Rogue waves and extreme events and extreme events in optics
Rogue waves are extremely large waves that exceed expectations based on long-term observations and Gaussian statistics. Ocean rogue waves exceed the significant wave height by a factor two. Similar phenomena have been observed in a multiplicity of optical systems, including nonlinear optical fibers and filaments. In some of these systems, super rogue waves can be observed that exceed a similarly defined significant magnitude by a factor ten.
While it is interesting to note that the rogue wave phenomenon is far more widespread than originally assumed, the question arises on how one can actually benefit from this analogy. Is it really true that ocean rogue waves come out of nowhere and disappear without a trace? Or can one actually identify situations where such large waves appear more often, maybe, even issue a warning?
To answer this question, we recorded the temporal behavior of multifilament beam profiles with high-speed cameras. These recordings indicate a highly dynamic scenario, with occasional short-lived and localized bright flashes, which constitute the rogue events in our system. Employing methods from nonlinear time series analysis, we could confirm that the system bears a certain amount of determinism, which, in turn, makes it predictable. Using the same analysis method for ocean rogue wave data, we find that the analogy between the system holds beyond the linear statistics, i.e., the ocean is also a deterministic system and therefore, at least in principle, predictable.
However, the effective forecast times for a rogue event appear to be fairly short. In the multifilament system, the predictability goes to zero after several 10 milliseconds. Transferring this result to the ocean, one would expect a few 10 seconds of predictability at best. Therefore attempts of predicting individual rogue waves appear to be rather futile. However, nonlinear time series analysis suggests an alternative way of forecasting via estimation of the phase space dimension. In fact, there seems to be a threshold criterion for the possibility of ocean rogue wave formation. Here optics may guide a way to finally understand the true origin of ocean rogue waves.
Non-instantaneous nonlinearities in optics
It is textbook knowledge that the polarization inside a nonlinear material can be presented as a Taylor series. Off resonance in a dielectric material, the coefficients in this series are typically considered as instantaneous. Many characterization techniques for femtosecond pulses explicitly rely on the instantaneity of the nonlinear optical response.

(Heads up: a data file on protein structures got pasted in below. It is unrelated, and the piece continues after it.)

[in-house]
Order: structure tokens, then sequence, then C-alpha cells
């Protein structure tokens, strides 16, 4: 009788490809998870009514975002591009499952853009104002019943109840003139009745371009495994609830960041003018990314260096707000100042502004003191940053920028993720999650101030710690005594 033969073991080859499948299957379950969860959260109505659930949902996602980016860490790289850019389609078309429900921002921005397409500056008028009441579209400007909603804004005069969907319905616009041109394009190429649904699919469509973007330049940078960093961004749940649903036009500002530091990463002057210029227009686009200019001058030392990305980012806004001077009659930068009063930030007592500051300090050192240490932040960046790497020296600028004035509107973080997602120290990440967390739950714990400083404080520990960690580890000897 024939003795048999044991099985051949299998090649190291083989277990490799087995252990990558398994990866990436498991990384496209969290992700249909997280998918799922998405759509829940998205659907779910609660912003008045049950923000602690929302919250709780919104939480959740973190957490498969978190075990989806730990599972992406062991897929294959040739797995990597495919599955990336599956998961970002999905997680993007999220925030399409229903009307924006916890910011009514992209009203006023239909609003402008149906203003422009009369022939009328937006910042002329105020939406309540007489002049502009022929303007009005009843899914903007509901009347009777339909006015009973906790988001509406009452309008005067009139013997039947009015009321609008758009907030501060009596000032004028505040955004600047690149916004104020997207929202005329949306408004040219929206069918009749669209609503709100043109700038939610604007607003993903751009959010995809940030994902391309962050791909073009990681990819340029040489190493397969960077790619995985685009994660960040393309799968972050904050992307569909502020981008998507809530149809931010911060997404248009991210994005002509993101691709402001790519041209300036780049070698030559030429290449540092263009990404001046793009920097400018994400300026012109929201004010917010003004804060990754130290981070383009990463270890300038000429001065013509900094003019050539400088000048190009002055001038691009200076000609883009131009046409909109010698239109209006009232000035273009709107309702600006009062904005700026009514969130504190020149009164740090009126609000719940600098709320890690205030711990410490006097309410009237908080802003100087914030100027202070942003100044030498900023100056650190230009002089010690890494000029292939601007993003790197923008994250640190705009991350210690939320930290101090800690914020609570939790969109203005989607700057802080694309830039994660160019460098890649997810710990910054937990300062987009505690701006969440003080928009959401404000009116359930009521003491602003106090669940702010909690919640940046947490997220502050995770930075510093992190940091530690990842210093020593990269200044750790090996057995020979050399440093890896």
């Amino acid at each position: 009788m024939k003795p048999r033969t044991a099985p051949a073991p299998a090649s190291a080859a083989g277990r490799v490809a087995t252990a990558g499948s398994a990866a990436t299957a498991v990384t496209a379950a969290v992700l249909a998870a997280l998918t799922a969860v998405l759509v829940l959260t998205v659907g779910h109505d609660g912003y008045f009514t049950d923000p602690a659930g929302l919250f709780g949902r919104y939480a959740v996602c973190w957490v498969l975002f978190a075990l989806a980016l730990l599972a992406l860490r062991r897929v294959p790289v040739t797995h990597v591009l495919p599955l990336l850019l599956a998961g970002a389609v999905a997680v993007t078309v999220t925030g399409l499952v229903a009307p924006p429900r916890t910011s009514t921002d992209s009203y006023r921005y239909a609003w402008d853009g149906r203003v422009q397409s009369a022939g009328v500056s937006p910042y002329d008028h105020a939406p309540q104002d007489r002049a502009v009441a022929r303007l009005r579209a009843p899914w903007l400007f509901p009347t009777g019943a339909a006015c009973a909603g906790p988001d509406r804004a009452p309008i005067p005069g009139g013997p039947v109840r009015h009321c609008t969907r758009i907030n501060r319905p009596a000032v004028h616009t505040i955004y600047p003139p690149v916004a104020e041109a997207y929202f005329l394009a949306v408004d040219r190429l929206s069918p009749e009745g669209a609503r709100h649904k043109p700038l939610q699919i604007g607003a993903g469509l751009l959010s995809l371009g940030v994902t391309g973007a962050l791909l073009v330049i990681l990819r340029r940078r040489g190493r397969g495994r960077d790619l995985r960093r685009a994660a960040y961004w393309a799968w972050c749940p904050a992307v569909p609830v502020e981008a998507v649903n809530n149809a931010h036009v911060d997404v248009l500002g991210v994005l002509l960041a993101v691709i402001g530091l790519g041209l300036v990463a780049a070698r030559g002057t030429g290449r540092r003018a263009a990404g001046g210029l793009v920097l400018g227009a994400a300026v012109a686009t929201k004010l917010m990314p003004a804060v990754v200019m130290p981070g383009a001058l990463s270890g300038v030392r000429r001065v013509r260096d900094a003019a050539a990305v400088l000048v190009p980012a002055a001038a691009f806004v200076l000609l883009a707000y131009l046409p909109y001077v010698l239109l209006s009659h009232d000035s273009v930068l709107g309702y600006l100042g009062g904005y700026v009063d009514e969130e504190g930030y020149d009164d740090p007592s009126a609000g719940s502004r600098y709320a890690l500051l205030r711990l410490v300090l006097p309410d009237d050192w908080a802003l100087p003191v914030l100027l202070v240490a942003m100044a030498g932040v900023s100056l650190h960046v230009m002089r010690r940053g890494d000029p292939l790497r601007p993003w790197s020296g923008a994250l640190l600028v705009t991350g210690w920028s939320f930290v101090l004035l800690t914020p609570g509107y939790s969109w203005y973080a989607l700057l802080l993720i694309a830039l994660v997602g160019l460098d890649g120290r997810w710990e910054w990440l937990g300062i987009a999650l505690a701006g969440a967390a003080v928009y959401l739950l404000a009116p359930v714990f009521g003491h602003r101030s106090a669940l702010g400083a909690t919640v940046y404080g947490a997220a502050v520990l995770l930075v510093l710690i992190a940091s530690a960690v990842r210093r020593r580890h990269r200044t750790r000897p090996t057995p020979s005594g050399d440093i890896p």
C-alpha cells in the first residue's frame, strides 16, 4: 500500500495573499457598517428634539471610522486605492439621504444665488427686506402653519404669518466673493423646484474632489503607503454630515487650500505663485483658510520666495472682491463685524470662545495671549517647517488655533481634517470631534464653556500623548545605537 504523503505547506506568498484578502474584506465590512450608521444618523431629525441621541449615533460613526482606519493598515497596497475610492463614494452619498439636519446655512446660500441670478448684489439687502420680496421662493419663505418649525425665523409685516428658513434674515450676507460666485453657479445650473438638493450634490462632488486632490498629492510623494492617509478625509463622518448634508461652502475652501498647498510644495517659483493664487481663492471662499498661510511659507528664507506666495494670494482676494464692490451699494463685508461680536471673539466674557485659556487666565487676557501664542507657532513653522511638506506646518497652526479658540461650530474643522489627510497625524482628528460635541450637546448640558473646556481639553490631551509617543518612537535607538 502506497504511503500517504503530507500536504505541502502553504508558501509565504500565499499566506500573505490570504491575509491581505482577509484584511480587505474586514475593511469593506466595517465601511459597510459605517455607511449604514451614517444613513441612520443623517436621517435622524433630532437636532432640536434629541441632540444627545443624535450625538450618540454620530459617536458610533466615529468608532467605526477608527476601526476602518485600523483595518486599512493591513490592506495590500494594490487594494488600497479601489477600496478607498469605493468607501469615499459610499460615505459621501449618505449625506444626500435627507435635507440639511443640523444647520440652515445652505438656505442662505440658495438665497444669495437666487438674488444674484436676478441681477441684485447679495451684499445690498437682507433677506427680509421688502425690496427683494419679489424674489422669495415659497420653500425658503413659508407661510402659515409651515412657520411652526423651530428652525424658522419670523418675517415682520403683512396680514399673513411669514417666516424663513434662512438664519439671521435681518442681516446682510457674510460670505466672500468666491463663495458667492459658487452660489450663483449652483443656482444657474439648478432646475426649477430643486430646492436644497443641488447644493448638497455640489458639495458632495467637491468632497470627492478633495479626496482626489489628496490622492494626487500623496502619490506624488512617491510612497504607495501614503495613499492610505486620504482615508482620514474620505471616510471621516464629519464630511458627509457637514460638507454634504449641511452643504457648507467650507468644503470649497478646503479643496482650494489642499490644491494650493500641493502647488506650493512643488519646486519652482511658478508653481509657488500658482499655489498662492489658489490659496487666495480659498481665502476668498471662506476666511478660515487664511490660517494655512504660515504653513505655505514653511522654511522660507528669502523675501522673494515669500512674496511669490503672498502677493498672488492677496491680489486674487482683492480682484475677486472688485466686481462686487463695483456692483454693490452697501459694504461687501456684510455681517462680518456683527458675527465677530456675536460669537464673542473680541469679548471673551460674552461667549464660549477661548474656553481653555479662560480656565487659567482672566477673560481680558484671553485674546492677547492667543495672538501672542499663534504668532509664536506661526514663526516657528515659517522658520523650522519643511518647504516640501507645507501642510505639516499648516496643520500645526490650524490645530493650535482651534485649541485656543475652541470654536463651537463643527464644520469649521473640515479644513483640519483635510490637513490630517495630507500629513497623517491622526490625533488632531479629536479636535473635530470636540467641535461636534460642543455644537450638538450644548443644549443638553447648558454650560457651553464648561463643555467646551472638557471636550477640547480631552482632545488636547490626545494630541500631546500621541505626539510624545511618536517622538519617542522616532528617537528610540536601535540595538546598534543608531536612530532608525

Our study relies on third-harmonic generation in TiO₂ thin films, excited by 800 nm few-femtosecond pulses. Using interferometric frequency-resolved optical gating (IFROG), we retrieved the underlying pulse shape measured with both, the thin films and fused silica as a reference sample. In these experiments, we found observed a substantially longer pulse shape for the TiO₂ thin films, which we explained by a non-instantaneous nonlinearity. In TiO₂, the third-harmonic nonlinearity is resonantly enhanced due to the proximity to the band gap. We conducted numerical simulations of the time-dependent Schrödinger equation, which also confirmed this finding. Mathematically, the underlying response function can be extracted by a deconvolution analysis. This analysis indicates a polarization decay time of about 6.5 fs in TiO₂, which is one of the fastest effects ever measured in femtosecond spectroscopy.
Carrier envelope phase measurement and stabilization
With ever decreasing pulse durations of femtosecond laser pulses, a regime is entered where the relative phase of the electric carrier field relative to the intensity envelope starts to play an important role for the nonlinear interaction of the few-cycle pulses. The most prominent example for this phase dependence is attosecond pulse generation.
Several methods for stabilizing the carrier envelope phase exist, yet they all require modulation of a laser parameter, e.g., via pump power modulation. For practical reasons, such back action on the laser is strongly disfavored. Moreover, stabilization requires maintenance of a phase-locked loop, which is susceptible to dropouts.
At MBI, we therefore developed an alternative stabilization approach, which relies on extra-cavity correction of the carrier-envelope phase by an acousto-optic frequency shifter. This method overcomes the disadvantages of the feedback stabilization scheme and enables a much wider stabilization bandwidth. With the new feed-forward scheme, we were able to push the residual jitter between carrier and envelope to below ten attoseconds, which is the best timing synchronization ever demonstrated.
As the carrier-envelope phase is highly susceptible to environmental influences, e.g., intracavity changes of pressure or temperature, our stabilization scheme can also be exploited for other applications. One such application is the measurement of the Kerr coefficient of air, for which we integrated a resonant high-voltage LC circuit into the cavity of our laser. A second interesting application is the study of phase noise, which may provide insight into amplitude-phase coupling mechanisms of mode-locked lasers.